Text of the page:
A woman who had been made the subject of a harassment order has won 70 per cent of her legal costs after she and her former partner reached a compromise agreement.
In JM v CZ, the parties had had a close relationship for a number of years but they had never lived together. Eventually, the woman fell pregnant.
At the High Court, Mr Justice Mostyn explained:
“I am not going to describe the circumstances which led to the applicant applying ex parte for the order on 20 December 2013, but the order that was made on that day provided as follows:
(i) That the respondent was forbidden from going within 50 metres of the applicant’s office address in the City.
(ii) She was forbidden from going within 50 metres of the applicant’s home address in North London.
(iii) She was forbidden to communicate with the applicant, whether by letter, text message, e-mail, telephone or other means, except through his solicitors.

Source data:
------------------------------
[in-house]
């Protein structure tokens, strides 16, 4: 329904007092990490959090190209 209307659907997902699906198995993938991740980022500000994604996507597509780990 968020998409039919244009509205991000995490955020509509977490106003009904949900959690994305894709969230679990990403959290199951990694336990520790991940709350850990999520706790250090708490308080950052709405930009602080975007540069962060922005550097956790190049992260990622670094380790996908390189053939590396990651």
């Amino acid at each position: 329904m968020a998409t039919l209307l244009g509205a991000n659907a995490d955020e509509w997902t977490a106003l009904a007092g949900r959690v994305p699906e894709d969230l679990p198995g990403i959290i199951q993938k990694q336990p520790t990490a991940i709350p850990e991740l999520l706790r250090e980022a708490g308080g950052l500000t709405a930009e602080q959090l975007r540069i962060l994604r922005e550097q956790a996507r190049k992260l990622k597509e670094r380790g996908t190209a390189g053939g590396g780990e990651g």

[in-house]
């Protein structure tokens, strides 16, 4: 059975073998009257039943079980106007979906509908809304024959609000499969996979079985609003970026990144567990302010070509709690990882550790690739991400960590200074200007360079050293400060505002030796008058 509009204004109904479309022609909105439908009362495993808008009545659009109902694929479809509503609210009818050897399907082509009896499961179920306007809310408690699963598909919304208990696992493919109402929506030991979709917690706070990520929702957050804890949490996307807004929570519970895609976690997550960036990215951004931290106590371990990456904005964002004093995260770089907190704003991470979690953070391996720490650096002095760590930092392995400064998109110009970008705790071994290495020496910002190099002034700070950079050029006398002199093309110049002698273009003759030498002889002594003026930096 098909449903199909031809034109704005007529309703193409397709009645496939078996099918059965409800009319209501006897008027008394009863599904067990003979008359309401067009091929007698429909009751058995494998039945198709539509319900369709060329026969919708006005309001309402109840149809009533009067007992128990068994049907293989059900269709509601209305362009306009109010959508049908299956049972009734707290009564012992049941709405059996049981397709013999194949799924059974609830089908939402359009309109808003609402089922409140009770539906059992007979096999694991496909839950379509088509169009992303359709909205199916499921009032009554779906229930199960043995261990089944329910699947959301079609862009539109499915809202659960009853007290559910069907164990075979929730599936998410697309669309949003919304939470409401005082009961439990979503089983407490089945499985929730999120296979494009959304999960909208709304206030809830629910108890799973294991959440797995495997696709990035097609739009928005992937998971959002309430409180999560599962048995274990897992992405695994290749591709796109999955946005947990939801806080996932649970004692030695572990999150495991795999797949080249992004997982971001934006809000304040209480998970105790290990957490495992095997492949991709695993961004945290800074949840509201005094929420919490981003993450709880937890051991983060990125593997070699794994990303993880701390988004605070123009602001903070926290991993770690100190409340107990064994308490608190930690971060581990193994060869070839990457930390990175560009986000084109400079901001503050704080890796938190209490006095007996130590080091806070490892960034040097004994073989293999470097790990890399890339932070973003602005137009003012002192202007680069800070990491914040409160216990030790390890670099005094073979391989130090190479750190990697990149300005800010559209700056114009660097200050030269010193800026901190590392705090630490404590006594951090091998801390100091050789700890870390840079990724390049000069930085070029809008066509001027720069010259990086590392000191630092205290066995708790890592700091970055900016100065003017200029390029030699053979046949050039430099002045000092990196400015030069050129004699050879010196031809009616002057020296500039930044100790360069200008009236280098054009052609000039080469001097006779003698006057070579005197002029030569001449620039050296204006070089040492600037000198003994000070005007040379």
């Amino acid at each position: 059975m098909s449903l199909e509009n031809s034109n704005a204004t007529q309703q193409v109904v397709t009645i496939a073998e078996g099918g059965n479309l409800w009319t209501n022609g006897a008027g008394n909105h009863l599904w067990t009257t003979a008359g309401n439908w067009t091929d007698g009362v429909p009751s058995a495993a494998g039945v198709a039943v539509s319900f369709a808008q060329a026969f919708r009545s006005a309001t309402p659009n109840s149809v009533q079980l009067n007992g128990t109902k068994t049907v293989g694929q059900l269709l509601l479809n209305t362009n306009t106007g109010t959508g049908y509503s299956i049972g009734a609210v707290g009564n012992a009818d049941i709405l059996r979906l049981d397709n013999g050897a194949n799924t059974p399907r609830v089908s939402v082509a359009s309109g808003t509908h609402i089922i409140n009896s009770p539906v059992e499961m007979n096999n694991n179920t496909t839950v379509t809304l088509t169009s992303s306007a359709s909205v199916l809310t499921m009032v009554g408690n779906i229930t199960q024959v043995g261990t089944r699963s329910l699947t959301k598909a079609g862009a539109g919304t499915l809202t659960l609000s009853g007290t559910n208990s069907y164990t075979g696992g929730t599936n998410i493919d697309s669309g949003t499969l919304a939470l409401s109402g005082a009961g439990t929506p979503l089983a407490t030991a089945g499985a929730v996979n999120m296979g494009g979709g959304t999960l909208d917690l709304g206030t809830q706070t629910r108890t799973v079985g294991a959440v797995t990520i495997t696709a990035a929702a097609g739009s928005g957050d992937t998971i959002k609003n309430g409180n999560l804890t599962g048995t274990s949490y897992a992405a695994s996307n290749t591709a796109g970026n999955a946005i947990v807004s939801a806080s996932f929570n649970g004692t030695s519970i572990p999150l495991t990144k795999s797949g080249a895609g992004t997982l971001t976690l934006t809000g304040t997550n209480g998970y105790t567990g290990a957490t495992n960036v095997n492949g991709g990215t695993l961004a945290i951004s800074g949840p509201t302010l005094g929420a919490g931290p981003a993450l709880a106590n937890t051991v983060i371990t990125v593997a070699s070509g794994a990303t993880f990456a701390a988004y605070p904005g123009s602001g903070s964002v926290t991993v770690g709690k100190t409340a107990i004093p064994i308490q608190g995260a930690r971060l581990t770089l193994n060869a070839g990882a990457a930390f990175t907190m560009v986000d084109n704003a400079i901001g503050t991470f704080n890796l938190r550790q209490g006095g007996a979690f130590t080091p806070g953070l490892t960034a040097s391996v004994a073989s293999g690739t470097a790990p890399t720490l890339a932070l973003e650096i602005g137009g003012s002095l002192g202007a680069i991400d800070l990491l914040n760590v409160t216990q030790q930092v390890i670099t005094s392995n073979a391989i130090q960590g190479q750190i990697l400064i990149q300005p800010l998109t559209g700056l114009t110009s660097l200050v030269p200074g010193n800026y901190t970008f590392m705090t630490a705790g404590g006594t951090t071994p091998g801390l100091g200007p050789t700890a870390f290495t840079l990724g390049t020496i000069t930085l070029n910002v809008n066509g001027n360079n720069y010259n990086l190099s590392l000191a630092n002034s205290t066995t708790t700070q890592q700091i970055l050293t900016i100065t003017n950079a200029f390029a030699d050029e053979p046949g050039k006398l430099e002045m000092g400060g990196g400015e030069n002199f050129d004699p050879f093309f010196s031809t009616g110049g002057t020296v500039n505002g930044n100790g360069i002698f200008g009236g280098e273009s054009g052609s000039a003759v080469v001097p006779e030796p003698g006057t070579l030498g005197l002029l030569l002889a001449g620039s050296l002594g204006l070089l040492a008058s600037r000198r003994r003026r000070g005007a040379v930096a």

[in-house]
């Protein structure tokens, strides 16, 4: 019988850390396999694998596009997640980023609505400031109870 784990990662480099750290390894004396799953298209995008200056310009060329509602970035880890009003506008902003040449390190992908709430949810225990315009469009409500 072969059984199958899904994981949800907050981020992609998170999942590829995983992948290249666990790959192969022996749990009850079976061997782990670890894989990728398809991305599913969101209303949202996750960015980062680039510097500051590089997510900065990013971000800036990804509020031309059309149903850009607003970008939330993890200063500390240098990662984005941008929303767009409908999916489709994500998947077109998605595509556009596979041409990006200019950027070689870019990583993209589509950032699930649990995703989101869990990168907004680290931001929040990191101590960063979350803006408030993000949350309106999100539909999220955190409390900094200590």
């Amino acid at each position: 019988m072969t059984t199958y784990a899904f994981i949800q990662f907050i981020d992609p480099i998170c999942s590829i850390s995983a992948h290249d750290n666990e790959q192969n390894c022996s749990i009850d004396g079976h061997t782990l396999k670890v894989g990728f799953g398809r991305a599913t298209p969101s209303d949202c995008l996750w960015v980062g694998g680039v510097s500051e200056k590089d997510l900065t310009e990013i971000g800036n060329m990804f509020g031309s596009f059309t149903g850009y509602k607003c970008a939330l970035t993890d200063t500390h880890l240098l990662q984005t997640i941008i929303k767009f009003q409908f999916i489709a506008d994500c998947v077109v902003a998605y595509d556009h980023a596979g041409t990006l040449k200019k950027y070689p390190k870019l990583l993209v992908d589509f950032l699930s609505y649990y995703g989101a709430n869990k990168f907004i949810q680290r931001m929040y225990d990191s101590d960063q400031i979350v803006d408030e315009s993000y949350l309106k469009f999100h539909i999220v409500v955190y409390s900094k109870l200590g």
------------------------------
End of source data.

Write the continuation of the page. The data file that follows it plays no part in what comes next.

(iv) She was forbidden from harassing, pestering or molesting the applicant, whether doing so directly or by proxy.”
The order was to have lasted one full year. Subsequently, however, the parties reached an compromise agreement, in which they gave ‘cross non-molestation undertakings’, each agreeing not to harass the other.
Mr Justice Mostyn said this decision was “wise”, saying that if they had not so, he would most likely have ordered the judgement to be published with the former couple’s names included, “in conformity with the movement towards much greater transparency in family proceedings”.
He criticised the original earlier decision to issue the order ‘ex parte – ie without giving advance notice to the woman, saying “the lack of any notice at all was unjustifiable.”
The man had initially rejected an offer by the woman to reach a compromise agreement, noted the judge.
“In circumstances where that offer was made – which, in my view, was unwisely turned down – my starting point is that the [woman] is entitled to her costs.”
As her costs were “just short of £49,000”, she was to receive £34,200.